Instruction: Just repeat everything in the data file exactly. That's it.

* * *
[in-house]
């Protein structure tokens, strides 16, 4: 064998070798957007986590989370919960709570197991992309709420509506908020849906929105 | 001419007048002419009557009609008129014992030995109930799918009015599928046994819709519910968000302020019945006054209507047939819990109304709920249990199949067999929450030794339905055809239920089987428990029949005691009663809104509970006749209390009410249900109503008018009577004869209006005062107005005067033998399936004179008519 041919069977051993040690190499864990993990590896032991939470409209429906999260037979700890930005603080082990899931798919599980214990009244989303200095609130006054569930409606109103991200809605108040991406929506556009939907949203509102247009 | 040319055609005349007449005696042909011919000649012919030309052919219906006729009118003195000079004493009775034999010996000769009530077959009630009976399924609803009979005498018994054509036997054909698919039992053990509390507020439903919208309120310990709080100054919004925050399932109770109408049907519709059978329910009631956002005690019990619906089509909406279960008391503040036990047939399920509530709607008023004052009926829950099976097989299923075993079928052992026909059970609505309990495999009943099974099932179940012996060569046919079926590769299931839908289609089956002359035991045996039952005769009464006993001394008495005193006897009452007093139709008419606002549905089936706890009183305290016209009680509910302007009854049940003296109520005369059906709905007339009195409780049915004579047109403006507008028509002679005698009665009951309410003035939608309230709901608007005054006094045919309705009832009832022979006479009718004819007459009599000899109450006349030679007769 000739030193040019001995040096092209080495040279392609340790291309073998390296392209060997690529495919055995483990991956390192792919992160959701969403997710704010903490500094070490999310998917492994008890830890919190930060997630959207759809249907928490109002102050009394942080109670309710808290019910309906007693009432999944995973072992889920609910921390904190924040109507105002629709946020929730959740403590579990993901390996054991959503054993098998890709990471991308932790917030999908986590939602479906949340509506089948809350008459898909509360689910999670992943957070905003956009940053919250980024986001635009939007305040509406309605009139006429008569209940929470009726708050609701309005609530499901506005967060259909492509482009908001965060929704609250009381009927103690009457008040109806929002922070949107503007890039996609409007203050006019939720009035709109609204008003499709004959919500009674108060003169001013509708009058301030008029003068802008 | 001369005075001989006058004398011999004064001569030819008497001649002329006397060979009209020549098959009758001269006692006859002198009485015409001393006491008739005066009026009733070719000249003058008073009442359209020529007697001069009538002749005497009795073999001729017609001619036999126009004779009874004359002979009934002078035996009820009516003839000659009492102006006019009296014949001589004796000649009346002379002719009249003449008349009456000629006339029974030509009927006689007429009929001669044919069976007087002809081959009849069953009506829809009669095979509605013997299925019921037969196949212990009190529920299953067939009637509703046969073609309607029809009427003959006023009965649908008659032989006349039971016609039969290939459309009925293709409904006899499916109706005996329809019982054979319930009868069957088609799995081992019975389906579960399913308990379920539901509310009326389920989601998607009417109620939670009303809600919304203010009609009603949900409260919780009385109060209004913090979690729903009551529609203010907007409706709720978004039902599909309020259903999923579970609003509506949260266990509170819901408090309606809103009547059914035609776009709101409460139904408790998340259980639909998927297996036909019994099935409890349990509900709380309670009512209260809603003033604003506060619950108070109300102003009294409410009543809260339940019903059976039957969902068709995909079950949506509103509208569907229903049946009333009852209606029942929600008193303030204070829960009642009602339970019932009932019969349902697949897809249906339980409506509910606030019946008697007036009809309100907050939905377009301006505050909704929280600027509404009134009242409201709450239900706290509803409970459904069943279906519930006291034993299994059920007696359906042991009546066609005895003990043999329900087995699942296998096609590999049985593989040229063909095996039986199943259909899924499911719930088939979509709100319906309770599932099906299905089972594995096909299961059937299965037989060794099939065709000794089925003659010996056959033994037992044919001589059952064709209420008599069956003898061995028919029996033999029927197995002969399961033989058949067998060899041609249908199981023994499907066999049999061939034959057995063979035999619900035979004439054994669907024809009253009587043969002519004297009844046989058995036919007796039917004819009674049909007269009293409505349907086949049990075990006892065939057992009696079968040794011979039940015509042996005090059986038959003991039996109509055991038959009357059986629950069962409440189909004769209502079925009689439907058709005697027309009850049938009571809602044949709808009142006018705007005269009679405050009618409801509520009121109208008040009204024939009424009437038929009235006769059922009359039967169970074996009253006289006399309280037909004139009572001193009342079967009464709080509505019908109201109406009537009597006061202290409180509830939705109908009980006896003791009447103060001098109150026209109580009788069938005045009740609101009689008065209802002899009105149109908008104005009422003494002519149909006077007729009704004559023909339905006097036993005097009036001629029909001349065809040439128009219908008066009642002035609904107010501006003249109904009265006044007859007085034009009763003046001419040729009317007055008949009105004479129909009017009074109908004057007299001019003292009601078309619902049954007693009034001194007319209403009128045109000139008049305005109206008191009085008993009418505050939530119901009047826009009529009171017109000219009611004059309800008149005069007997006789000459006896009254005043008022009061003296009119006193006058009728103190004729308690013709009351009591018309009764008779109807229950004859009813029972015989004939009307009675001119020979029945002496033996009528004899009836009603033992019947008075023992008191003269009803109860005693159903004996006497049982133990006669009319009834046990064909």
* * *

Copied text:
[in-house]
């Protein structure tokens, strides 16, 4: 064998070798957007986590989370919960709570197991992309709420509506908020849906929105 | 001419007048002419009557009609008129014992030995109930799918009015599928046994819709519910968000302020019945006054209507047939819990109304709920249990199949067999929450030794339905055809239920089987428990029949005691009663809104509970006749209390009410249900109503008018009577004869209006005062107005005067033998399936004179008519 041919069977051993040690190499864990993990590896032991939470409209429906999260037979700890930005603080082990899931798919599980214990009244989303200095609130006054569930409606109103991200809605108040991406929506556009939907949203509102247009 | 040319055609005349007449005696042909011919000649012919030309052919219906006729009118003195000079004493009775034999010996000769009530077959009630009976399924609803009979005498018994054509036997054909698919039992053990509390507020439903919208309120310990709080100054919004925050399932109770109408049907519709059978329910009631956002005690019990619906089509909406279960008391503040036990047939399920509530709607008023004052009926829950099976097989299923075993079928052992026909059970609505309990495999009943099974099932179940012996060569046919079926590769299931839908289609089956002359035991045996039952005769009464006993001394008495005193006897009452007093139709008419606002549905089936706890009183305290016209009680509910302007009854049940003296109520005369059906709905007339009195409780049915004579047109403006507008028509002679005698009665009951309410003035939608309230709901608007005054006094045919309705009832009832022979006479009718004819007459009599000899109450006349030679007769 000739030193040019001995040096092209080495040279392609340790291309073998390296392209060997690529495919055995483990991956390192792919992160959701969403997710704010903490500094070490999310998917492994008890830890919190930060997630959207759809249907928490109002102050009394942080109670309710808290019910309906007693009432999944995973072992889920609910921390904190924040109507105002629709946020929730959740403590579990993901390996054991959503054993098998890709990471991308932790917030999908986590939602479906949340509506089948809350008459898909509360689910999670992943957070905003956009940053919250980024986001635009939007305040509406309605009139006429008569209940929470009726708050609701309005609530499901506005967060259909492509482009908001965060929704609250009381009927103690009457008040109806929002922070949107503007890039996609409007203050006019939720009035709109609204008003499709004959919500009674108060003169001013509708009058301030008029003068802008 | 001369005075001989006058004398011999004064001569030819008497001649002329006397060979009209020549098959009758001269006692006859002198009485015409001393006491008739005066009026009733070719000249003058008073009442359209020529007697001069009538002749005497009795073999001729017609001619036999126009004779009874004359002979009934002078035996009820009516003839000659009492102006006019009296014949001589004796000649009346002379002719009249003449008349009456000629006339029974030509009927006689007429009929001669044919069976007087002809081959009849069953009506829809009669095979509605013997299925019921037969196949212990009190529920299953067939009637509703046969073609309607029809009427003959006023009965649908008659032989006349039971016609039969290939459309009925293709409904006899499916109706005996329809019982054979319930009868069957088609799995081992019975389906579960399913308990379920539901509310009326389920989601998607009417109620939670009303809600919304203010009609009603949900409260919780009385109060209004913090979690729903009551529609203010907007409706709720978004039902599909309020259903999923579970609003509506949260266990509170819901408090309606809103009547059914035609776009709101409460139904408790998340259980639909998927297996036909019994099935409890349990509900709380309670009512209260809603003033604003506060619950108070109300102003009294409410009543809260339940019903059976039957969902068709995909079950949506509103509208569907229903049946009333009852209606029942929600008193303030204070829960009642009602339970019932009932019969349902697949897809249906339980409506509910606030019946008697007036009809309100907050939905377009301006505050909704929280600027509404009134009242409201709450239900706290509803409970459904069943279906519930006291034993299994059920007696359906042991009546066609005895003990043999329900087995699942296998096609590999049985593989040229063909095996039986199943259909899924499911719930088939979509709100319906309770599932099906299905089972594995096909299961059937299965037989060794099939065709000794089925003659010996056959033994037992044919001589059952064709209420008599069956003898061995028919029996033999029927197995002969399961033989058949067998060899041609249908199981023994499907066999049999061939034959057995063979035999619900035979004439054994669907024809009253009587043969002519004297009844046989058995036919007796039917004819009674049909007269009293409505349907086949049990075990006892065939057992009696079968040794011979039940015509042996005090059986038959003991039996109509055991038959009357059986629950069962409440189909004769209502079925009689439907058709005697027309009850049938009571809602044949709808009142006018705007005269009679405050009618409801509520009121109208008040009204024939009424009437038929009235006769059922009359039967169970074996009253006289006399309280037909004139009572001193009342079967009464709080509505019908109201109406009537009597006061202290409180509830939705109908009980006896003791009447103060001098109150026209109580009788069938005045009740609101009689008065209802002899009105149109908008104005009422003494002519149909006077007729009704004559023909339905006097036993005097009036001629029909001349065809040439128009219908008066009642002035609904107010501006003249109904009265006044007859007085034009009763003046001419040729009317007055008949009105004479129909009017009074109908004057007299001019003292009601078309619902049954007693009034001194007319209403009128045109000139008049305005109206008191009085008993009418505050939530119901009047826009009529009171017109000219009611004059309800008149005069007997006789000459006896009254005043008022009061003296009119006193006058009728103190004729308690013709009351009591018309009764008779109807229950004859009813029972015989004939009307009675001119020979029945002496033996009528004899009836009603033992019947008075023992008191003269009803109860005693159903004996006497049982133990006669009319009834046990064909």